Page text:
The Geneva History Museum is pleased to announce the name of the dragon head from the 1892 Viking Ship is Freya. Freya is a girl’s name of Scandinavian origin, derived from Freyja. It means noble lady and shares its namesake with the mythical Freya, goddess of fertility, love and beauty. The name Freya was submitted by three people, Susan Cleveland, Ken Celic, and Noreen Cecola, who are all winners of a one-year Geneva History Museum membership and a Viking’s Voyage exhibition t-shirt.
More than 180 names were submitted for the dragon head in the two months after the opening of the Geneva History Museum’s Feature Exhibition, “Viking’s Voyage,” A 19th century ship’s journey from Norway to Illinois. The Viking ship was built in 1892 in Norway as a replica of the ancient Viking ship Gokstad. In 1893 the Viking, the name given to the ship,sailed from Norway to Chicago and survived an incredibly long and dangerous nonstop crossing of the Atlantic Ocean to become one of the greatest attractions at the World’s Columbian Exposition. This exhibition will run through Saturday, December 23.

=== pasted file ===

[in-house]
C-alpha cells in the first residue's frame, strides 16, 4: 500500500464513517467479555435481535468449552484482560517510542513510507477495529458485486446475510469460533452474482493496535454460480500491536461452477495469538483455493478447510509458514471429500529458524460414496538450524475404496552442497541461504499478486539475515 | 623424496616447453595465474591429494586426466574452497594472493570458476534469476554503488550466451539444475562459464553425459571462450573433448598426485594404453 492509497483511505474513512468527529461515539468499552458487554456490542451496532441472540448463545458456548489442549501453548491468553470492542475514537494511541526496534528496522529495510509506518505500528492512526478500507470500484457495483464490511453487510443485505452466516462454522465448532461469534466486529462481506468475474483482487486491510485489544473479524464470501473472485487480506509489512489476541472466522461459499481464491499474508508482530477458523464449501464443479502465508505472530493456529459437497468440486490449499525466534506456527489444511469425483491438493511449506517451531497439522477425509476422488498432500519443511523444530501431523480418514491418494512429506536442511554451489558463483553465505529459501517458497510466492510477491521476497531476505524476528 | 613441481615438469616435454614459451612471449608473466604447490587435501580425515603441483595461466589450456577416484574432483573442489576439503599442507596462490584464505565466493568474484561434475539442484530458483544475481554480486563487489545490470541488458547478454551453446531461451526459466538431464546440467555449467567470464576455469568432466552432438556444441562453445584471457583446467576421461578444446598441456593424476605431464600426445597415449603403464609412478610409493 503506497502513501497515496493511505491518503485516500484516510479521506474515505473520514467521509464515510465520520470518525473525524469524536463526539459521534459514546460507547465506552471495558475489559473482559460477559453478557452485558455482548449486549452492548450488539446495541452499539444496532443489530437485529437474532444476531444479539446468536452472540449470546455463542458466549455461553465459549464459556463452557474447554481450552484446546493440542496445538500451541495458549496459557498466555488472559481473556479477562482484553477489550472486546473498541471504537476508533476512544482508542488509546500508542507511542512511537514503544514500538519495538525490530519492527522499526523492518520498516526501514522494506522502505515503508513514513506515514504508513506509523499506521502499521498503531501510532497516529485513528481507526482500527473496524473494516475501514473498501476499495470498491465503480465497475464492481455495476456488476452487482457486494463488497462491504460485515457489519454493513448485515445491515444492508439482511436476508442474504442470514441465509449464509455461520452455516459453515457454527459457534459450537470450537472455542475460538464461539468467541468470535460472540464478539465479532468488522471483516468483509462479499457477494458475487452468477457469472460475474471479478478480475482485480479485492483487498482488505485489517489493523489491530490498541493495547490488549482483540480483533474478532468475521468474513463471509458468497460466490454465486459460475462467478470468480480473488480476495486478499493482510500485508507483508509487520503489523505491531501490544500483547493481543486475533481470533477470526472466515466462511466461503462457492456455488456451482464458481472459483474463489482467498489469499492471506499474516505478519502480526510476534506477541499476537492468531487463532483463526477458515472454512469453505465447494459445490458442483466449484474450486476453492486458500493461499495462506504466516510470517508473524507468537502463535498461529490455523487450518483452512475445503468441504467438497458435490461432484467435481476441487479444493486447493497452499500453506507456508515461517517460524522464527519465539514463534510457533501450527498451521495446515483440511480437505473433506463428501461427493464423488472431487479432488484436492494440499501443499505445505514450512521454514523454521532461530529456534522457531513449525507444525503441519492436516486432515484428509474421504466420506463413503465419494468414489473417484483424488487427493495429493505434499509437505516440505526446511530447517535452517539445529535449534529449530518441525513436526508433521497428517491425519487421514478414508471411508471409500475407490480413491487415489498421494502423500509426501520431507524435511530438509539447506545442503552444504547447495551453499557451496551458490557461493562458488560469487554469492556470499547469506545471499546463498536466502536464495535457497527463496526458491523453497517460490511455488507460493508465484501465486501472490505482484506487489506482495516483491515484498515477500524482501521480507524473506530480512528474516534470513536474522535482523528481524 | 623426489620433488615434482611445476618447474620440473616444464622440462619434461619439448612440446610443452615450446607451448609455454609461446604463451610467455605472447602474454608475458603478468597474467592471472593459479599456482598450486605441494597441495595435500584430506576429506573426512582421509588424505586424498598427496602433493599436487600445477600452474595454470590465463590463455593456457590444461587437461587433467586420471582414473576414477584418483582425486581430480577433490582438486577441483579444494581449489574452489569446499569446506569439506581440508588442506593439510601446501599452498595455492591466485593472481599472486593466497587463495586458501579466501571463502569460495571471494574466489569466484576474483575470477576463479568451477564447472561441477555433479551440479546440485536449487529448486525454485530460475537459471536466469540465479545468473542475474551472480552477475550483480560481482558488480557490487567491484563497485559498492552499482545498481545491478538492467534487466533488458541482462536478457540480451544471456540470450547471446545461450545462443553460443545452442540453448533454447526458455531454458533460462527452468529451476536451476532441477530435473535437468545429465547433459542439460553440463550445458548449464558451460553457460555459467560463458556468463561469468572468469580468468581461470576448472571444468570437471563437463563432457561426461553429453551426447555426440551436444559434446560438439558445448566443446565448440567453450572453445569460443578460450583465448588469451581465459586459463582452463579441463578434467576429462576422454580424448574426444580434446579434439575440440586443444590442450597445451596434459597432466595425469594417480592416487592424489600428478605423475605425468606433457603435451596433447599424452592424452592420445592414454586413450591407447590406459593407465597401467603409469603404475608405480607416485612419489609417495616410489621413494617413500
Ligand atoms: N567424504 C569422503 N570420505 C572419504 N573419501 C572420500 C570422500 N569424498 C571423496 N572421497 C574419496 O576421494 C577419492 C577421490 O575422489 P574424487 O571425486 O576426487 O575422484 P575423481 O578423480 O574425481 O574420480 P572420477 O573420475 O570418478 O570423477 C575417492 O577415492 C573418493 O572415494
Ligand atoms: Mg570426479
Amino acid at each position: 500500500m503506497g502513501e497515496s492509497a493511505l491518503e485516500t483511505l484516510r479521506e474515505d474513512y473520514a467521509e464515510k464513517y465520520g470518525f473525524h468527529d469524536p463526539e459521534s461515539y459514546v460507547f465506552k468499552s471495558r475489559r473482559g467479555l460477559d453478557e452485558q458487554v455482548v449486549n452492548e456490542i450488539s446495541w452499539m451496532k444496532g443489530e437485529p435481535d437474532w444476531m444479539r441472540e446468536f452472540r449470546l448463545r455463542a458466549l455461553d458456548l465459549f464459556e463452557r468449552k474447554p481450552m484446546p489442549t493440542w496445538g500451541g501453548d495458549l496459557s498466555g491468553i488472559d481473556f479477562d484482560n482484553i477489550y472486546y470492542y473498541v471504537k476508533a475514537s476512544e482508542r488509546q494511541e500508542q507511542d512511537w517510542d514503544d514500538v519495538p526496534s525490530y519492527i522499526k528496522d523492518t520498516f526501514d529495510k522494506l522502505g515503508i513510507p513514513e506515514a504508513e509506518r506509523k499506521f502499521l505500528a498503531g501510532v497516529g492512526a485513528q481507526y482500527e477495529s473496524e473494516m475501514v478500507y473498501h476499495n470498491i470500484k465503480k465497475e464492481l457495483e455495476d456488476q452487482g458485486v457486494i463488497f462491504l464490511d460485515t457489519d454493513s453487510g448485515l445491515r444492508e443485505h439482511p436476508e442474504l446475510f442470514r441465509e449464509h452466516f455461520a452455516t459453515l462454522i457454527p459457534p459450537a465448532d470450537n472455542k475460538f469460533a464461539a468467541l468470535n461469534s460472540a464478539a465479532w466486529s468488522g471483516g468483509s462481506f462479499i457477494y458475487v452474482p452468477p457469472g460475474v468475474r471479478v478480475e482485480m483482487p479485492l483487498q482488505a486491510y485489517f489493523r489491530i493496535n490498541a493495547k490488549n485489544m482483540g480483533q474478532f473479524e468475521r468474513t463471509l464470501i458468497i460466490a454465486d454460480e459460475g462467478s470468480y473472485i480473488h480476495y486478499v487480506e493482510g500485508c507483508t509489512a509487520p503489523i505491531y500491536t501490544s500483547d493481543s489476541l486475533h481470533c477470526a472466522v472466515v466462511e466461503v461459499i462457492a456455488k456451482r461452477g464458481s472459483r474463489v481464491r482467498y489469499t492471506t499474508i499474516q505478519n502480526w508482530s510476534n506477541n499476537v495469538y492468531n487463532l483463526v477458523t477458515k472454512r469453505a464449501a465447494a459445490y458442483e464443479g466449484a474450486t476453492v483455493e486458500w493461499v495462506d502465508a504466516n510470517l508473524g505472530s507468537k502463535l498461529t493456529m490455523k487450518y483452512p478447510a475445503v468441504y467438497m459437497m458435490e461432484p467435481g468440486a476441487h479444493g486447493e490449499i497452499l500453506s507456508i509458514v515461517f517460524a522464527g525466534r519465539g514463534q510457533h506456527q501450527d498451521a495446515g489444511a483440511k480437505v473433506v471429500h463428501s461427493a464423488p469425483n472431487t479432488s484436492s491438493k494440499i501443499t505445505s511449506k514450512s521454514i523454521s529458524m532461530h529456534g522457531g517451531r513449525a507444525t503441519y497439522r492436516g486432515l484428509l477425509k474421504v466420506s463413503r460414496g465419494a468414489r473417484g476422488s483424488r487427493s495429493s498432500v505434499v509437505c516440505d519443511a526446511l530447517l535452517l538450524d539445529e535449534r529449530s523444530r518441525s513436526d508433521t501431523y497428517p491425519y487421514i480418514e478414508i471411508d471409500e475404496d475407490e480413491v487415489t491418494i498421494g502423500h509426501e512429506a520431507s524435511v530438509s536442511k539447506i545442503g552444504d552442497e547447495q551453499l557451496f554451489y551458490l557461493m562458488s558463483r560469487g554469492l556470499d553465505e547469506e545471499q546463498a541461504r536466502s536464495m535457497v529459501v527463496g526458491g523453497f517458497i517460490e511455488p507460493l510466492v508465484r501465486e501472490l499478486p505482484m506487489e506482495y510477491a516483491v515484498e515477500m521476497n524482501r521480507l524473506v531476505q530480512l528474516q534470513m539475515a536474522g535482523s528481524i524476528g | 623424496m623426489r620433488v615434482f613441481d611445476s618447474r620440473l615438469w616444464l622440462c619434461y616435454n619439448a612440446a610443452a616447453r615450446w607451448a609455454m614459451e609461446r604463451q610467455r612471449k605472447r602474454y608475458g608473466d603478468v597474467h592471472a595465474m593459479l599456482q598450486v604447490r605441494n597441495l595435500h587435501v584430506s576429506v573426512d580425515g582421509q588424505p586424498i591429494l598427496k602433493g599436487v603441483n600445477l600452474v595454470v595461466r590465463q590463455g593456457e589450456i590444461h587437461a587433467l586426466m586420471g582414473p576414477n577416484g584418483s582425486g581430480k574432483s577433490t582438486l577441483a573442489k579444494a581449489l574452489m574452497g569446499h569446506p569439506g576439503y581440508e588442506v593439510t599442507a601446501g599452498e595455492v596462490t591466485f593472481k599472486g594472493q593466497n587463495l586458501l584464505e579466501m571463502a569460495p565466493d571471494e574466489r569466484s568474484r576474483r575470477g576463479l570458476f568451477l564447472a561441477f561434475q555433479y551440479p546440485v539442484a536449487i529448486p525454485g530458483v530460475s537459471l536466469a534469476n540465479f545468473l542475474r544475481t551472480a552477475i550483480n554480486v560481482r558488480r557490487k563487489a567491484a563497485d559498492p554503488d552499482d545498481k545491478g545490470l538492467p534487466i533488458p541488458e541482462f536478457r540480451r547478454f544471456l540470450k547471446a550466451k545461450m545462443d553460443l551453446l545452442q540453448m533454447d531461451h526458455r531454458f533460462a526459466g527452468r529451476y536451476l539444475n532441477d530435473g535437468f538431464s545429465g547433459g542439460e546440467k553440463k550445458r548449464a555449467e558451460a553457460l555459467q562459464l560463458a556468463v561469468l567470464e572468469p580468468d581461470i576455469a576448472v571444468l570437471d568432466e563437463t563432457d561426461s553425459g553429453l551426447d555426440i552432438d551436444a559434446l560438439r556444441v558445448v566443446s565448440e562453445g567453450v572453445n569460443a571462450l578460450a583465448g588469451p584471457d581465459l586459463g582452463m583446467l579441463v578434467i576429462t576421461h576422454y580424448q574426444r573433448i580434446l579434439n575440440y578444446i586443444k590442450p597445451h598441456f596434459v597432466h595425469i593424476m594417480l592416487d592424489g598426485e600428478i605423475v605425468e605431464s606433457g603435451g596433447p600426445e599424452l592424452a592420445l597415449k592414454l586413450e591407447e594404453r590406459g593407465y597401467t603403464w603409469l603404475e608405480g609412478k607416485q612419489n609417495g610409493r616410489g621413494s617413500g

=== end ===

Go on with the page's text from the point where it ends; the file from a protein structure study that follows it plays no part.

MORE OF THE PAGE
While the Viking Ship is named Viking, its beautiful dragon head and tail were nameless. Freya was chosen by the museum and the Friends of the Vikings Ship. Freya the dragon will be a feature character in the special children’s exhibition “Little Vikings” from June 17 to August 19 at the Geneva History Museum.
The Geneva History Museum is open from 11 a.m. to 4 p.m., Tuesdays thru Saturdays at 113 South Third Street, Geneva. Admission is $5 per adult, $2 for children (3-10), seniors (65+), and students, FREE Tuesdays, for active military, veterans, and museum members and includes the Main Gallery, “Geneva’s Story.” Museum gallery visitors will receive a coupon for $2 off a tour of the Viking Ship and those who tour the ship at Good Templar Park will receive a coupon for $1 off museum admission. For more information visit GenevaHistoryMuseum.org or call 630-232-4951.